If you think YouTube has only been around for a few years, you might think again. It actually originated 14 or 15 years ago.
Of course, in the early days, the videos didn’t amount to much. As I recall, there were a lot of camcorder shots of toddlers doing silly things; like, “baby bites brother’s finger.”
Google bought the site in 2006 and shortly thereafter the tech quality and creative imagination begin to grow. Today, YouTube is dominated by first-class professionals using the latest high-tech innovations to create fascinating little videos — for example, Fred Astaire and Ginger Rogers dancing to Metallica — that vary in length, from four to five minutes to an hour or more. Unlike Hollywood, which has individual actors, directors, writers, etc., a YouTube star does all that stuff himself, something like Charlie Chaplin did in the early days of movies.
The site has produced major on-line celebrities with millions of fans. Some YouTube stars are so popular they’re promoted on subway ads and in teen magazines.
There’s a fellow in Sweden who’s become a celebrity simply by playing video games. The game itself dominates the computer screen, but you see him in a small box in the top, left-hand corner, where he delivers a continuous, rambling narrative, heavily laced with the F-word, about himself and the game. “Oh, my gosh! F____ing T-Rex is about to eat my head!” He uses the nom de plume “PewDiePie.” He’s attracted 66 million subscribers and earned 12 to 15 million bucks last year!
Hollywood has shown more then passing interest in this phenomenon. Dream Works studio recently spent 33 million to create a company that manages YouTube stars all over the world. The company’s CEO, Jeffrey Katzenberg, has recently declared that “eventually, YouTube will become the biggest media platform, by far, in the entire world.”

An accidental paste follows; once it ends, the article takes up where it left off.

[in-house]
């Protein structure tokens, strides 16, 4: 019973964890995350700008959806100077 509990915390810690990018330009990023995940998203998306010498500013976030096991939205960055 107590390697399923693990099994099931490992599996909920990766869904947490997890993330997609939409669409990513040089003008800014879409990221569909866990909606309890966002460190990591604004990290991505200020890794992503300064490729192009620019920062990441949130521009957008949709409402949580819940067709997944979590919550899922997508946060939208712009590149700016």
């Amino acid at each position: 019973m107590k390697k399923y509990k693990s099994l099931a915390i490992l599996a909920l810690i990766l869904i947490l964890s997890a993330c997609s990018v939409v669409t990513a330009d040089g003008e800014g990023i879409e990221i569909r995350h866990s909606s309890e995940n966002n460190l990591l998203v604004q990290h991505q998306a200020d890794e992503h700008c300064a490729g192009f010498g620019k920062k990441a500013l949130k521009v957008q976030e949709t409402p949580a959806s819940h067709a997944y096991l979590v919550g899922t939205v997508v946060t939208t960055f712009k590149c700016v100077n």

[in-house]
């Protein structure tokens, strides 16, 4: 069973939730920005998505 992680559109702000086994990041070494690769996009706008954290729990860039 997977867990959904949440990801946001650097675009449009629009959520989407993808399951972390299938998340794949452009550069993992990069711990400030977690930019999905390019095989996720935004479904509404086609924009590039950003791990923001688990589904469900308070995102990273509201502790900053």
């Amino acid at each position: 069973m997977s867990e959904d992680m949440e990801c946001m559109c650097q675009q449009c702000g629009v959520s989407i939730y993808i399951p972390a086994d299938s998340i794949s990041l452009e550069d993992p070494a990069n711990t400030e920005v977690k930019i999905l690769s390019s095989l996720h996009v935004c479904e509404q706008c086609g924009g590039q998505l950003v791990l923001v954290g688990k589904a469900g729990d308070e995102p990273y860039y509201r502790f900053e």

Nevertheless, most YouTube celebs still want to break into TV and movies because that’s where the really big money is. But make no mistake about it, when Hollywood finally embraces them, the YouTube stars will re-shape Tinsel-Town in their image and the place will never be the same.
YouTube is changing the face of mass-entertainment. Increasingly, kids rarely plan their evenings around TV shows or theater movies. YouTube stars are in their rear pockets and are readily viewed and emailed, anywhere at anytime. The fans know everything about them.
This is changing the nature of fame, both its intensity and duration. Fame has always been a fleeting thing — here today and gone tomorrow — and this is certainly true on YouTube. As Warhol predicted: “Everyone in the next generation will be famous for 10 minutes.”
Alas, the digital world changes everything. And the tech changes are so profound and rapid many adults have a difficult time keeping up with them.
But it’s not difficult for 10-year-olds. Indeed, they’re constantly moving on to new games and creations. You’ve probably heard of the enormously popular game “Fortnite.” (But that phenomena deserves its own column some other day.)